History of the Bull n Bush

John Pye’s Inn – “The Lamb & The Lark”

On 30 December 1796 a convict named John Pye was granted 20 acres of land in the Toongabbie District. With a further 30 acres granted in 1802, he set about becoming a pioneer in the district, a model citizen, successful farmer and innkeeper. In 1810 Governor Macquarie described Pye as an ‘industrious settler’ whose farm (was) ‘well cultivated in most excellent order with good offices, and comfortable decent dwelling here’.

Fortunately for John Pye, the route of the new road from Parramatta to Windsor crossed the road to Seven Hills on part of his land, cutting off a small triangle in the north-western corner of the property. This plot of land being on the meeting of two of the colonies major thoroughfares offered an ideal position for establishing an inn.

The intersection became known as “Pye’s Corner” and within a few years an inn known as the “Lamb and Lark” had been established. It was a small timber cottage with a veranda at the front offering welcome hospitality to travellers.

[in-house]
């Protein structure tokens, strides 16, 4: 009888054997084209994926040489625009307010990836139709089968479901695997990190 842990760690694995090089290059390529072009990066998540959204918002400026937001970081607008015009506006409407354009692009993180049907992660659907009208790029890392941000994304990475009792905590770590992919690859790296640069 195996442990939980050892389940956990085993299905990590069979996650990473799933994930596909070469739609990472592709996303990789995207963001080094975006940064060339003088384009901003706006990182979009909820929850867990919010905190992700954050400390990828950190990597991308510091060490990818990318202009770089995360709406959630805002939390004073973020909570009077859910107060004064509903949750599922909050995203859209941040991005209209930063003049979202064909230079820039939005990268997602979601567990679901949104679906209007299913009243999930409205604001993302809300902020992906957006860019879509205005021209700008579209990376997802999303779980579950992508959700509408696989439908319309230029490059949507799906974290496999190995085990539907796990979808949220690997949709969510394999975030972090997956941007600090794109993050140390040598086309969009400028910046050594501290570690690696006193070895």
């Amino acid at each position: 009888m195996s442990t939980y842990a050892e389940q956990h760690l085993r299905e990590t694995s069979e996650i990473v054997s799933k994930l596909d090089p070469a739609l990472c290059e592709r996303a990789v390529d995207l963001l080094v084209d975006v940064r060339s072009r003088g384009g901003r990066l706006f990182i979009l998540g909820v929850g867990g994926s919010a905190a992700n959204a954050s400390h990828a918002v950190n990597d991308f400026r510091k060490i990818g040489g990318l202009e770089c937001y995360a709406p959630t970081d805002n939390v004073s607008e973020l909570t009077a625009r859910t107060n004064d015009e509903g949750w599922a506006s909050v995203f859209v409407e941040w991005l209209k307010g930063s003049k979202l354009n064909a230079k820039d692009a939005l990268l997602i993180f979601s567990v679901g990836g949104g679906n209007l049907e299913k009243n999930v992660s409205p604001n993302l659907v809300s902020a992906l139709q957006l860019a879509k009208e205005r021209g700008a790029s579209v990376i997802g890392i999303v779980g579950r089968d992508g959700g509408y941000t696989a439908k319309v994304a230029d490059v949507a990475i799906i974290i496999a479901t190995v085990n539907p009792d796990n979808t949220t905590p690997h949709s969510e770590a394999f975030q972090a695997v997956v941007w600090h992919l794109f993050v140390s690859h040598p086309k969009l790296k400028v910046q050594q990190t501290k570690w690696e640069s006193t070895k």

John Pye died on 25 September 1830 aged 63 and left the Lamb and Lark to his son John Pye Junior. 1845 saw John Pye Junior lease the inn to John Williams and Andrew Nash. Nash was a well-known Parramatta publican and entrepreneur who also held the licenses for the famous “Woolpack Inn” and the “Hawkesbury Inn”. John Williams, who later became Parramatta’s first Mayor was also associated with the Woolpack Inn.

When John Pye Junior died in 31 December 1845 he left the Lamb and Lark to his son John Pye III with his elder daughter Mary Elizabeth, to receive income from the property for life. John Pye III subsequently died on 24 June 1853 at the age of 22, interstate, without children, so the entire estate passed in 1858 to his elder sister and her husband Samuel Jenner.

Mary Elizabeth and Samuel Jenner mortgaged the property in 1854 with they and their children continuing to receive rent from the property. In 1884 the surviving children sold their life interest to Daniel Horwood, who had become mortgagee